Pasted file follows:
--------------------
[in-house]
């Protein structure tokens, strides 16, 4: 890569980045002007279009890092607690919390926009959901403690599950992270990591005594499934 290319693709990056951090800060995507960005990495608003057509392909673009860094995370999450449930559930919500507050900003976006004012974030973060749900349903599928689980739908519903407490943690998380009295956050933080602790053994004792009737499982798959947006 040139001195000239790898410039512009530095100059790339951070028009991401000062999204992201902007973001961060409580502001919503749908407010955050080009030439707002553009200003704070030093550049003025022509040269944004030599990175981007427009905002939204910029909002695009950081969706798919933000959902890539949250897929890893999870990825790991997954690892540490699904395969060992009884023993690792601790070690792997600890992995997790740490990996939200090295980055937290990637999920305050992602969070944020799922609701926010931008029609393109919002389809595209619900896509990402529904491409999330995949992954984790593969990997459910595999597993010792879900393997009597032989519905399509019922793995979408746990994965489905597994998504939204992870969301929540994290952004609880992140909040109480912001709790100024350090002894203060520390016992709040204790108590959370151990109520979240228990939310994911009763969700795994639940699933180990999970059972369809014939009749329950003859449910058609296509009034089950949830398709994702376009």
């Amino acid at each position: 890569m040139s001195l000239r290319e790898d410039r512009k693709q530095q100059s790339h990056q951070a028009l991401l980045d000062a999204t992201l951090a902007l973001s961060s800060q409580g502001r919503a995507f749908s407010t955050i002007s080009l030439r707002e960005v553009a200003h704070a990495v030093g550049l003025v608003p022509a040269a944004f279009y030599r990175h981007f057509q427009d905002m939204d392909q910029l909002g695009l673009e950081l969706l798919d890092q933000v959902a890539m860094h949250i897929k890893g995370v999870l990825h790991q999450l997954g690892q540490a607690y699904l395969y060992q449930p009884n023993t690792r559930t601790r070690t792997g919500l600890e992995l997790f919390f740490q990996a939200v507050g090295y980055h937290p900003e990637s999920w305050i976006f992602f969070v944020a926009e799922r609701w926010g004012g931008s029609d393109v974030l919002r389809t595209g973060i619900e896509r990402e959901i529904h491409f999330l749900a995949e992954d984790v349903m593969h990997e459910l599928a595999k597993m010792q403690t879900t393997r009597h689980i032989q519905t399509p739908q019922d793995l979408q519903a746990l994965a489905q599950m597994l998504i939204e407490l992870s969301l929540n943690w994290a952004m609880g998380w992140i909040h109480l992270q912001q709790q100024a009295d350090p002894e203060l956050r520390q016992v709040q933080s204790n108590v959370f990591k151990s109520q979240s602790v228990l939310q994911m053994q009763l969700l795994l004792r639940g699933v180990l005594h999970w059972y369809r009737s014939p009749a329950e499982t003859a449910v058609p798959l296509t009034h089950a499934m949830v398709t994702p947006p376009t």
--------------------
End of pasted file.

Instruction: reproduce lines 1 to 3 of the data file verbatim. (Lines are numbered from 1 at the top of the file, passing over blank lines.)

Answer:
[in-house]
């Protein structure tokens, strides 16, 4: 890569980045002007279009890092607690919390926009959901403690599950992270990591005594499934 290319693709990056951090800060995507960005990495608003057509392909673009860094995370999450449930559930919500507050900003976006004012974030973060749900349903599928689980739908519903407490943690998380009295956050933080602790053994004792009737499982798959947006 040139001195000239790898410039512009530095100059790339951070028009991401000062999204992201902007973001961060409580502001919503749908407010955050080009030439707002553009200003704070030093550049003025022509040269944004030599990175981007427009905002939204910029909002695009950081969706798919933000959902890539949250897929890893999870990825790991997954690892540490699904395969060992009884023993690792601790070690792997600890992995997790740490990996939200090295980055937290990637999920305050992602969070944020799922609701926010931008029609393109919002389809595209619900896509990402529904491409999330995949992954984790593969990997459910595999597993010792879900393997009597032989519905399509019922793995979408746990994965489905597994998504939204992870969301929540994290952004609880992140909040109480912001709790100024350090002894203060520390016992709040204790108590959370151990109520979240228990939310994911009763969700795994639940699933180990999970059972369809014939009749329950003859449910058609296509009034089950949830398709994702376009």
């Amino acid at each position: 890569m040139s001195l000239r290319e790898d410039r512009k693709q530095q100059s790339h990056q951070a028009l991401l980045d000062a999204t992201l951090a902007l973001s961060s800060q409580g502001r919503a995507f749908s407010t955050i002007s080009l030439r707002e960005v553009a200003h704070a990495v030093g550049l003025v608003p022509a040269a944004f279009y030599r990175h981007f057509q427009d905002m939204d392909q910029l909002g695009l673009e950081l969706l798919d890092q933000v959902a890539m860094h949250i897929k890893g995370v999870l990825h790991q999450l997954g690892q540490a607690y699904l395969y060992q449930p009884n023993t690792r559930t601790r070690t792997g919500l600890e992995l997790f919390f740490q990996a939200v507050g090295y980055h937290p900003e990637s999920w305050i976006f992602f969070v944020a926009e799922r609701w926010g004012g931008s029609d393109v974030l919002r389809t595209g973060i619900e896509r990402e959901i529904h491409f999330l749900a995949e992954d984790v349903m593969h990997e459910l599928a595999k597993m010792q403690t879900t393997r009597h689980i032989q519905t399509p739908q019922d793995l979408q519903a746990l994965a489905q599950m597994l998504i939204e407490l992870s969301l929540n943690w994290a952004m609880g998380w992140i909040h109480l992270q912001q709790q100024a009295d350090p002894e203060l956050r520390q016992v709040q933080s204790n108590v959370f990591k151990s109520q979240s602790v228990l939310q994911m053994q009763l969700l795994l004792r639940g699933v180990l005594h999970w059972y369809r009737s014939p009749a329950e499982t003859a449910v058609p798959l296509t009034h089950a499934m949830v398709t994702p947006p376009t």